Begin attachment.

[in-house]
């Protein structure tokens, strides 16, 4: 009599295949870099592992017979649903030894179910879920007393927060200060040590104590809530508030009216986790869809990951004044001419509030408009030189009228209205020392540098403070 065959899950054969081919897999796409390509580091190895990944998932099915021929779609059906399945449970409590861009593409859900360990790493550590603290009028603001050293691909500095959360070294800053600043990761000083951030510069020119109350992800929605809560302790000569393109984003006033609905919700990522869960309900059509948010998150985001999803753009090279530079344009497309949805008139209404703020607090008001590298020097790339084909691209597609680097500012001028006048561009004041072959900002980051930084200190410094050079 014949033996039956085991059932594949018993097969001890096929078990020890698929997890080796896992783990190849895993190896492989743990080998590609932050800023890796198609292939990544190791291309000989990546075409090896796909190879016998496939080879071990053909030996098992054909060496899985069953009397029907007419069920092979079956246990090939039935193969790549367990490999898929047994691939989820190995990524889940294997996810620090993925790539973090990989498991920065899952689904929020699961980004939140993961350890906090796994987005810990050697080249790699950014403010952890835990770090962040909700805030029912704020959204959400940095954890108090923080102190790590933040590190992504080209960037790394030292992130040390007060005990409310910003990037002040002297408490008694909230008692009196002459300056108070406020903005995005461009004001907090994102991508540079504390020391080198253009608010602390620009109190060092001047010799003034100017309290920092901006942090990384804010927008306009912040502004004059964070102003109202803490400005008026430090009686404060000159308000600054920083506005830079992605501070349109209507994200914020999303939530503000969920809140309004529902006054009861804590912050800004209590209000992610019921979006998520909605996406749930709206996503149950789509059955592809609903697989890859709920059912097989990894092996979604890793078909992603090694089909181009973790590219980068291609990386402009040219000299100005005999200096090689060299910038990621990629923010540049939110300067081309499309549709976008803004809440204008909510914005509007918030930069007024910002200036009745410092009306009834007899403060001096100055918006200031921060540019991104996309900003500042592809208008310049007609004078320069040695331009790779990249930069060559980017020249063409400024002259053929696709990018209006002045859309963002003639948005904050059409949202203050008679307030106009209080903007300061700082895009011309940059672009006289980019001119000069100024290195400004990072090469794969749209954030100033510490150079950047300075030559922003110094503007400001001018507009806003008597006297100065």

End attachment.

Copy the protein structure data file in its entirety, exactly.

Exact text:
[in-house]
């Protein structure tokens, strides 16, 4: 009599295949870099592992017979649903030894179910879920007393927060200060040590104590809530508030009216986790869809990951004044001419509030408009030189009228209205020392540098403070 065959899950054969081919897999796409390509580091190895990944998932099915021929779609059906399945449970409590861009593409859900360990790493550590603290009028603001050293691909500095959360070294800053600043990761000083951030510069020119109350992800929605809560302790000569393109984003006033609905919700990522869960309900059509948010998150985001999803753009090279530079344009497309949805008139209404703020607090008001590298020097790339084909691209597609680097500012001028006048561009004041072959900002980051930084200190410094050079 014949033996039956085991059932594949018993097969001890096929078990020890698929997890080796896992783990190849895993190896492989743990080998590609932050800023890796198609292939990544190791291309000989990546075409090896796909190879016998496939080879071990053909030996098992054909060496899985069953009397029907007419069920092979079956246990090939039935193969790549367990490999898929047994691939989820190995990524889940294997996810620090993925790539973090990989498991920065899952689904929020699961980004939140993961350890906090796994987005810990050697080249790699950014403010952890835990770090962040909700805030029912704020959204959400940095954890108090923080102190790590933040590190992504080209960037790394030292992130040390007060005990409310910003990037002040002297408490008694909230008692009196002459300056108070406020903005995005461009004001907090994102991508540079504390020391080198253009608010602390620009109190060092001047010799003034100017309290920092901006942090990384804010927008306009912040502004004059964070102003109202803490400005008026430090009686404060000159308000600054920083506005830079992605501070349109209507994200914020999303939530503000969920809140309004529902006054009861804590912050800004209590209000992610019921979006998520909605996406749930709206996503149950789509059955592809609903697989890859709920059912097989990894092996979604890793078909992603090694089909181009973790590219980068291609990386402009040219000299100005005999200096090689060299910038990621990629923010540049939110300067081309499309549709976008803004809440204008909510914005509007918030930069007024910002200036009745410092009306009834007899403060001096100055918006200031921060540019991104996309900003500042592809208008310049007609004078320069040695331009790779990249930069060559980017020249063409400024002259053929696709990018209006002045859309963002003639948005904050059409949202203050008679307030106009209080903007300061700082895009011309940059672009006289980019001119000069100024290195400004990072090469794969749209954030100033510490150079950047300075030559922003110094503007400001001018507009806003008597006297100065």